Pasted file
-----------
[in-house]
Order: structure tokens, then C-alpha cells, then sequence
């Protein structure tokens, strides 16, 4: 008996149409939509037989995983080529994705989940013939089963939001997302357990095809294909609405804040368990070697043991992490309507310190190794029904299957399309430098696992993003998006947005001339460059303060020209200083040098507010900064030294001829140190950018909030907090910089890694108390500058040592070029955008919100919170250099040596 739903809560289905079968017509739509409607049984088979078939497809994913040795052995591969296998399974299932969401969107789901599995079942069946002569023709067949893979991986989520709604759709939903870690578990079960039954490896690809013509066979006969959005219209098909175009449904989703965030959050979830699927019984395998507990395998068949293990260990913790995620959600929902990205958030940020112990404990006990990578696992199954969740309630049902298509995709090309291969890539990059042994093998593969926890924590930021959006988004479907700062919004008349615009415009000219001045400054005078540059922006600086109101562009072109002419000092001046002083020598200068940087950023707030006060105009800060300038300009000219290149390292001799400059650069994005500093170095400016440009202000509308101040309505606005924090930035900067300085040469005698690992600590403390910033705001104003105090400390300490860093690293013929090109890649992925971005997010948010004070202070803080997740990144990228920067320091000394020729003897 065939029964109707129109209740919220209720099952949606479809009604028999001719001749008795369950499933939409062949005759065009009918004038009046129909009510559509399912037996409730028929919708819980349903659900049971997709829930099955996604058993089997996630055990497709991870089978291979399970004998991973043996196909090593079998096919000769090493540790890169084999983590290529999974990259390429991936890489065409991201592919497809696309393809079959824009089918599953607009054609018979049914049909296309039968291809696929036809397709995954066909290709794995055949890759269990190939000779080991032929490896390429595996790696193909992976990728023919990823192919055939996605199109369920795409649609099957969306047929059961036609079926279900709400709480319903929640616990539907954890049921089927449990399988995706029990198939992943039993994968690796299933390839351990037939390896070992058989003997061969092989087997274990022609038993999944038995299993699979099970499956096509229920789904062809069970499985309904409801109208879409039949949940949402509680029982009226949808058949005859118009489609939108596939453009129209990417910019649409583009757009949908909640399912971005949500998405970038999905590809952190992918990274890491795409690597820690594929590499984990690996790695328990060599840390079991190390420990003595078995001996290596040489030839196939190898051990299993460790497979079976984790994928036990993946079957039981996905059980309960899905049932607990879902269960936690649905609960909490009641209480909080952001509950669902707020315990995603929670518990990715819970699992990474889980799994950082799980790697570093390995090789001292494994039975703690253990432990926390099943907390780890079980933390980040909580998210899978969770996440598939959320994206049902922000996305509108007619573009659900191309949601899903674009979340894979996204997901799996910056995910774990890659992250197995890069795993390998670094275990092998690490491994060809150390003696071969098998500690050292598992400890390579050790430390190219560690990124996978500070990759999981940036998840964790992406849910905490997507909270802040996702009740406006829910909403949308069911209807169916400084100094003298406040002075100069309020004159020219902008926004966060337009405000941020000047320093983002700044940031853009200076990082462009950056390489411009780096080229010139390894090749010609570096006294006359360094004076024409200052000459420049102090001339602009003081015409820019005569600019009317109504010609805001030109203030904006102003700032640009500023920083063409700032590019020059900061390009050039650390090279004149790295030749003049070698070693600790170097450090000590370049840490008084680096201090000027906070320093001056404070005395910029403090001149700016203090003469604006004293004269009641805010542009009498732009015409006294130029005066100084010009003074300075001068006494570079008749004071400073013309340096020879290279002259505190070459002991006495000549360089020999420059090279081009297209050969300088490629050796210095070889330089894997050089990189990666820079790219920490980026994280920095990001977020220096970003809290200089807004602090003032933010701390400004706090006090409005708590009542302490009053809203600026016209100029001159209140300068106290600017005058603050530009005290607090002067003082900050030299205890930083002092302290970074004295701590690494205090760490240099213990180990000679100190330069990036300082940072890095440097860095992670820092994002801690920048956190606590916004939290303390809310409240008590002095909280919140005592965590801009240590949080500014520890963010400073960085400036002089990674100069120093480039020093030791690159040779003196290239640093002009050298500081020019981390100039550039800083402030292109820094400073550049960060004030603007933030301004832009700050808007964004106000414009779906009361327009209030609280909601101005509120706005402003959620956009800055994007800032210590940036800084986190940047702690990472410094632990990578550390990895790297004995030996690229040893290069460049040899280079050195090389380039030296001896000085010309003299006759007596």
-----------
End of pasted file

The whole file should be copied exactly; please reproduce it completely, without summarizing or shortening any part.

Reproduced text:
[in-house]
Order: structure tokens, then C-alpha cells, then sequence
């Protein structure tokens, strides 16, 4: 008996149409939509037989995983080529994705989940013939089963939001997302357990095809294909609405804040368990070697043991992490309507310190190794029904299957399309430098696992993003998006947005001339460059303060020209200083040098507010900064030294001829140190950018909030907090910089890694108390500058040592070029955008919100919170250099040596 739903809560289905079968017509739509409607049984088979078939497809994913040795052995591969296998399974299932969401969107789901599995079942069946002569023709067949893979991986989520709604759709939903870690578990079960039954490896690809013509066979006969959005219209098909175009449904989703965030959050979830699927019984395998507990395998068949293990260990913790995620959600929902990205958030940020112990404990006990990578696992199954969740309630049902298509995709090309291969890539990059042994093998593969926890924590930021959006988004479907700062919004008349615009415009000219001045400054005078540059922006600086109101562009072109002419000092001046002083020598200068940087950023707030006060105009800060300038300009000219290149390292001799400059650069994005500093170095400016440009202000509308101040309505606005924090930035900067300085040469005698690992600590403390910033705001104003105090400390300490860093690293013929090109890649992925971005997010948010004070202070803080997740990144990228920067320091000394020729003897 065939029964109707129109209740919220209720099952949606479809009604028999001719001749008795369950499933939409062949005759065009009918004038009046129909009510559509399912037996409730028929919708819980349903659900049971997709829930099955996604058993089997996630055990497709991870089978291979399970004998991973043996196909090593079998096919000769090493540790890169084999983590290529999974990259390429991936890489065409991201592919497809696309393809079959824009089918599953607009054609018979049914049909296309039968291809696929036809397709995954066909290709794995055949890759269990190939000779080991032929490896390429595996790696193909992976990728023919990823192919055939996605199109369920795409649609099957969306047929059961036609079926279900709400709480319903929640616990539907954890049921089927449990399988995706029990198939992943039993994968690796299933390839351990037939390896070992058989003997061969092989087997274990022609038993999944038995299993699979099970499956096509229920789904062809069970499985309904409801109208879409039949949940949402509680029982009226949808058949005859118009489609939108596939453009129209990417910019649409583009757009949908909640399912971005949500998405970038999905590809952190992918990274890491795409690597820690594929590499984990690996790695328990060599840390079991190390420990003595078995001996290596040489030839196939190898051990299993460790497979079976984790994928036990993946079957039981996905059980309960899905049932607990879902269960936690649905609960909490009641209480909080952001509950669902707020315990995603929670518990990715819970699992990474889980799994950082799980790697570093390995090789001292494994039975703690253990432990926390099943907390780890079980933390980040909580998210899978969770996440598939959320994206049902922000996305509108007619573009659900191309949601899903674009979340894979996204997901799996910056995910774990890659992250197995890069795993390998670094275990092998690490491994060809150390003696071969098998500690050292598992400890390579050790430390190219560690990124996978500070990759999981940036998840964790992406849910905490997507909270802040996702009740406006829910909403949308069911209807169916400084100094003298406040002075100069309020004159020219902008926004966060337009405000941020000047320093983002700044940031853009200076990082462009950056390489411009780096080229010139390894090749010609570096006294006359360094004076024409200052000459420049102090001339602009003081015409820019005569600019009317109504010609805001030109203030904006102003700032640009500023920083063409700032590019020059900061390009050039650390090279004149790295030749003049070698070693600790170097450090000590370049840490008084680096201090000027906070320093001056404070005395910029403090001149700016203090003469604006004293004269009641805010542009009498732009015409006294130029005066100084010009003074300075001068006494570079008749004071400073013309340096020879290279002259505190070459002991006495000549360089020999420059090279081009297209050969300088490629050796210095070889330089894997050089990189990666820079790219920490980026994280920095990001977020220096970003809290200089807004602090003032933010701390400004706090006090409005708590009542302490009053809203600026016209100029001159209140300068106290600017005058603050530009005290607090002067003082900050030299205890930083002092302290970074004295701590690494205090760490240099213990180990000679100190330069990036300082940072890095440097860095992670820092994002801690920048956190606590916004939290303390809310409240008590002095909280919140005592965590801009240590949080500014520890963010400073960085400036002089990674100069120093480039020093030791690159040779003196290239640093002009050298500081020019981390100039550039800083402030292109820094400073550049960060004030603007933030301004832009700050808007964004106000414009779906009361327009209030609280909601101005509120706005402003959620956009800055994007800032210590940036800084986190940047702690990472410094632990990578550390990895790297004995030996690229040893290069460049040899280079050195090389380039030296001896000085010309003299006759007596």